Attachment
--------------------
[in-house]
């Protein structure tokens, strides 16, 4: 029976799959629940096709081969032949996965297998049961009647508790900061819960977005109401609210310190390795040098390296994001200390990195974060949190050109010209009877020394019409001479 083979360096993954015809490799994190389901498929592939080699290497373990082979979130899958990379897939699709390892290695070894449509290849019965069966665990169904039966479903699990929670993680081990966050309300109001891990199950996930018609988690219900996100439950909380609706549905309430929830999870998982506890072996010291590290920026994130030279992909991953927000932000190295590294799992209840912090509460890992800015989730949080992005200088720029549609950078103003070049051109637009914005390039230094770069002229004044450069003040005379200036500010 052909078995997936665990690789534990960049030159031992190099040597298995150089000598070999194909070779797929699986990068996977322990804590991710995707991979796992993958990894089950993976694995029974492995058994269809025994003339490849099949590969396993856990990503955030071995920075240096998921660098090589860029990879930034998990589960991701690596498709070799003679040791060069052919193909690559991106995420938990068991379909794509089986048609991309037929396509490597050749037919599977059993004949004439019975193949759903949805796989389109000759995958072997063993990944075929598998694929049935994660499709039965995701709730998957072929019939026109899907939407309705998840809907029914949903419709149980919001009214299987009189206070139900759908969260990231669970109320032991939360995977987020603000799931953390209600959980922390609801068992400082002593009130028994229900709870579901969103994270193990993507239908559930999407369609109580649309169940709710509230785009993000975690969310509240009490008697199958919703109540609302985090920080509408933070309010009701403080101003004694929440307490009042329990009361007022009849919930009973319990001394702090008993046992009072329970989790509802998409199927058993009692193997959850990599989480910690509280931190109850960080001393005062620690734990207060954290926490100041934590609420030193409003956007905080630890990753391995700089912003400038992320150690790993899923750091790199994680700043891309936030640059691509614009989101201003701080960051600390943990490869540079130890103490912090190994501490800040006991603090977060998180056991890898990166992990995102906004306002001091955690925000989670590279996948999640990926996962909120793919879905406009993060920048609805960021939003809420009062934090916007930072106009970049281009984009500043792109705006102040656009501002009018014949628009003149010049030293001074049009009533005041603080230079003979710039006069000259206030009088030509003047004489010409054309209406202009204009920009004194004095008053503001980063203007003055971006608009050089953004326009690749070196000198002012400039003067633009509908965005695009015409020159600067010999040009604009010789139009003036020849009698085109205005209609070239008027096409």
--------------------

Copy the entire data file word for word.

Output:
[in-house]
């Protein structure tokens, strides 16, 4: 029976799959629940096709081969032949996965297998049961009647508790900061819960977005109401609210310190390795040098390296994001200390990195974060949190050109010209009877020394019409001479 083979360096993954015809490799994190389901498929592939080699290497373990082979979130899958990379897939699709390892290695070894449509290849019965069966665990169904039966479903699990929670993680081990966050309300109001891990199950996930018609988690219900996100439950909380609706549905309430929830999870998982506890072996010291590290920026994130030279992909991953927000932000190295590294799992209840912090509460890992800015989730949080992005200088720029549609950078103003070049051109637009914005390039230094770069002229004044450069003040005379200036500010 052909078995997936665990690789534990960049030159031992190099040597298995150089000598070999194909070779797929699986990068996977322990804590991710995707991979796992993958990894089950993976694995029974492995058994269809025994003339490849099949590969396993856990990503955030071995920075240096998921660098090589860029990879930034998990589960991701690596498709070799003679040791060069052919193909690559991106995420938990068991379909794509089986048609991309037929396509490597050749037919599977059993004949004439019975193949759903949805796989389109000759995958072997063993990944075929598998694929049935994660499709039965995701709730998957072929019939026109899907939407309705998840809907029914949903419709149980919001009214299987009189206070139900759908969260990231669970109320032991939360995977987020603000799931953390209600959980922390609801068992400082002593009130028994229900709870579901969103994270193990993507239908559930999407369609109580649309169940709710509230785009993000975690969310509240009490008697199958919703109540609302985090920080509408933070309010009701403080101003004694929440307490009042329990009361007022009849919930009973319990001394702090008993046992009072329970989790509802998409199927058993009692193997959850990599989480910690509280931190109850960080001393005062620690734990207060954290926490100041934590609420030193409003956007905080630890990753391995700089912003400038992320150690790993899923750091790199994680700043891309936030640059691509614009989101201003701080960051600390943990490869540079130890103490912090190994501490800040006991603090977060998180056991890898990166992990995102906004306002001091955690925000989670590279996948999640990926996962909120793919879905406009993060920048609805960021939003809420009062934090916007930072106009970049281009984009500043792109705006102040656009501002009018014949628009003149010049030293001074049009009533005041603080230079003979710039006069000259206030009088030509003047004489010409054309209406202009204009920009004194004095008053503001980063203007003055971006608009050089953004326009690749070196000198002012400039003067633009509908965005695009015409020159600067010999040009604009010789139009003036020849009698085109205005209609070239008027096409």